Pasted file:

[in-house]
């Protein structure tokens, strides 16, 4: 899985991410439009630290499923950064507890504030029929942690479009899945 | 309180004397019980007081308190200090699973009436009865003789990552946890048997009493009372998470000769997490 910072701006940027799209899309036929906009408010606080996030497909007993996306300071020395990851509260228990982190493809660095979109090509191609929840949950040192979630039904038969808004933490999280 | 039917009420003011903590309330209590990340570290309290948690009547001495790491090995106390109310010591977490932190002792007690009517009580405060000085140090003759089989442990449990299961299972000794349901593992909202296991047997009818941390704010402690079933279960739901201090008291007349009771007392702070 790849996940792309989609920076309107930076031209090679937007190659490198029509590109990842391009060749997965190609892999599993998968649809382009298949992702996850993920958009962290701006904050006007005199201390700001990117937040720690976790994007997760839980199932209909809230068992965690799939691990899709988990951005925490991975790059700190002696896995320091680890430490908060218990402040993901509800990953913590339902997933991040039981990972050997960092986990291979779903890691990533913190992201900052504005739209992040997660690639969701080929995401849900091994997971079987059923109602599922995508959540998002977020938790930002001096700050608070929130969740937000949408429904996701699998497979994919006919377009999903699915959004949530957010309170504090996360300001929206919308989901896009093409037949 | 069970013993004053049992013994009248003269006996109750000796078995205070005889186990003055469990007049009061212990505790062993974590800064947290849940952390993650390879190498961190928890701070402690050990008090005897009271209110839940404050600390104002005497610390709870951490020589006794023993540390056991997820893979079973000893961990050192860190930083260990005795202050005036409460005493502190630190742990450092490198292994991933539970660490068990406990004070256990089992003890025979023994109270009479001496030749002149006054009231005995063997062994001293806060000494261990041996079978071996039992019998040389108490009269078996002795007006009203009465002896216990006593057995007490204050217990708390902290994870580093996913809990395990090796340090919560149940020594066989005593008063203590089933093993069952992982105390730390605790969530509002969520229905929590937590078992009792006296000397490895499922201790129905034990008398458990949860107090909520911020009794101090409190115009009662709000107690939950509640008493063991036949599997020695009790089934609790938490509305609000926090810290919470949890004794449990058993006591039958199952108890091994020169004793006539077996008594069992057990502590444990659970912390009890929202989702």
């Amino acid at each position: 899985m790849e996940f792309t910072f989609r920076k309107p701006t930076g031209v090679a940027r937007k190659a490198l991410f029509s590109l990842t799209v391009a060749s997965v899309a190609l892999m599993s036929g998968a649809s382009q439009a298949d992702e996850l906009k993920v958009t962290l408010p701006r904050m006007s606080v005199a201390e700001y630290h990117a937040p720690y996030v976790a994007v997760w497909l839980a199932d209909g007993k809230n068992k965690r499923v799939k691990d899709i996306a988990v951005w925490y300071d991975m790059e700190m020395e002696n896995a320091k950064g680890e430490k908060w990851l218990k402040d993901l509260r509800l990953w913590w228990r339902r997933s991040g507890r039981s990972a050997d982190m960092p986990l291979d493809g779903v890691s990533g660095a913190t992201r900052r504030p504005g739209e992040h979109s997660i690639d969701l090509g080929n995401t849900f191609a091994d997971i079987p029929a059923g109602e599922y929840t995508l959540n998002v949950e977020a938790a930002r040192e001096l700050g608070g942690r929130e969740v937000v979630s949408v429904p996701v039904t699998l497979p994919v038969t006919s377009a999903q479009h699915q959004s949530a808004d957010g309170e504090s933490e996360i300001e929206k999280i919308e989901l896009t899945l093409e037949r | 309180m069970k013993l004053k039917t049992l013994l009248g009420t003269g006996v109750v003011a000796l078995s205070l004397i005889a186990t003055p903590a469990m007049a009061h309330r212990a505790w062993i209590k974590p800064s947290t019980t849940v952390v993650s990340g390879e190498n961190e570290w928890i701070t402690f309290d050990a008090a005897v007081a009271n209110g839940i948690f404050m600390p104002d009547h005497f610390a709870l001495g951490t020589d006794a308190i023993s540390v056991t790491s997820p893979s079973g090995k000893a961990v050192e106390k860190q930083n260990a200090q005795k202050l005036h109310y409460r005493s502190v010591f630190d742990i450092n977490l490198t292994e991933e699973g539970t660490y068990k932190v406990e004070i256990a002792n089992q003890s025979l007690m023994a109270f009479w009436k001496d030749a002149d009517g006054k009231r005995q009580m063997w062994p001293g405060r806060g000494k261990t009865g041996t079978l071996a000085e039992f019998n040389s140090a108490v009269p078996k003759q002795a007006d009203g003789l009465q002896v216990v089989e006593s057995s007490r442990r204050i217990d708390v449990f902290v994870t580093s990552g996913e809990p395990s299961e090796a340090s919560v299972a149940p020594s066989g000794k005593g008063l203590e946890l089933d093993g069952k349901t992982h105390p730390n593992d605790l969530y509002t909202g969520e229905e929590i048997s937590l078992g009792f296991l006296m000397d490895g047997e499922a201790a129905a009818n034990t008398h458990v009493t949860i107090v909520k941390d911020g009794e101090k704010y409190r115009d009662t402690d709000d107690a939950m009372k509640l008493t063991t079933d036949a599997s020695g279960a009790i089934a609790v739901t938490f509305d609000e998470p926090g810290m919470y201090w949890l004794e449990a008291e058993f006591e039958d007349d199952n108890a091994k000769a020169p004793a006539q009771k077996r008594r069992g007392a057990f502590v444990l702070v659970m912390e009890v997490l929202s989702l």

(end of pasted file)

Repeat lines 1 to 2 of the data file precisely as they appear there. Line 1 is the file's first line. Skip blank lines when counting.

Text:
[in-house]
């Protein structure tokens, strides 16, 4: 899985991410439009630290499923950064507890504030029929942690479009899945 | 309180004397019980007081308190200090699973009436009865003789990552946890048997009493009372998470000769997490 910072701006940027799209899309036929906009408010606080996030497909007993996306300071020395990851509260228990982190493809660095979109090509191609929840949950040192979630039904038969808004933490999280 | 039917009420003011903590309330209590990340570290309290948690009547001495790491090995106390109310010591977490932190002792007690009517009580405060000085140090003759089989442990449990299961299972000794349901593992909202296991047997009818941390704010402690079933279960739901201090008291007349009771007392702070 790849996940792309989609920076309107930076031209090679937007190659490198029509590109990842391009060749997965190609892999599993998968649809382009298949992702996850993920958009962290701006904050006007005199201390700001990117937040720690976790994007997760839980199932209909809230068992965690799939691990899709988990951005925490991975790059700190002696896995320091680890430490908060218990402040993901509800990953913590339902997933991040039981990972050997960092986990291979779903890691990533913190992201900052504005739209992040997660690639969701080929995401849900091994997971079987059923109602599922995508959540998002977020938790930002001096700050608070929130969740937000949408429904996701699998497979994919006919377009999903699915959004949530957010309170504090996360300001929206919308989901896009093409037949 | 069970013993004053049992013994009248003269006996109750000796078995205070005889186990003055469990007049009061212990505790062993974590800064947290849940952390993650390879190498961190928890701070402690050990008090005897009271209110839940404050600390104002005497610390709870951490020589006794023993540390056991997820893979079973000893961990050192860190930083260990005795202050005036409460005493502190630190742990450092490198292994991933539970660490068990406990004070256990089992003890025979023994109270009479001496030749002149006054009231005995063997062994001293806060000494261990041996079978071996039992019998040389108490009269078996002795007006009203009465002896216990006593057995007490204050217990708390902290994870580093996913809990395990090796340090919560149940020594066989005593008063203590089933093993069952992982105390730390605790969530509002969520229905929590937590078992009792006296000397490895499922201790129905034990008398458990949860107090909520911020009794101090409190115009009662709000107690939950509640008493063991036949599997020695009790089934609790938490509305609000926090810290919470949890004794449990058993006591039958199952108890091994020169004793006539077996008594069992057990502590444990659970912390009890929202989702």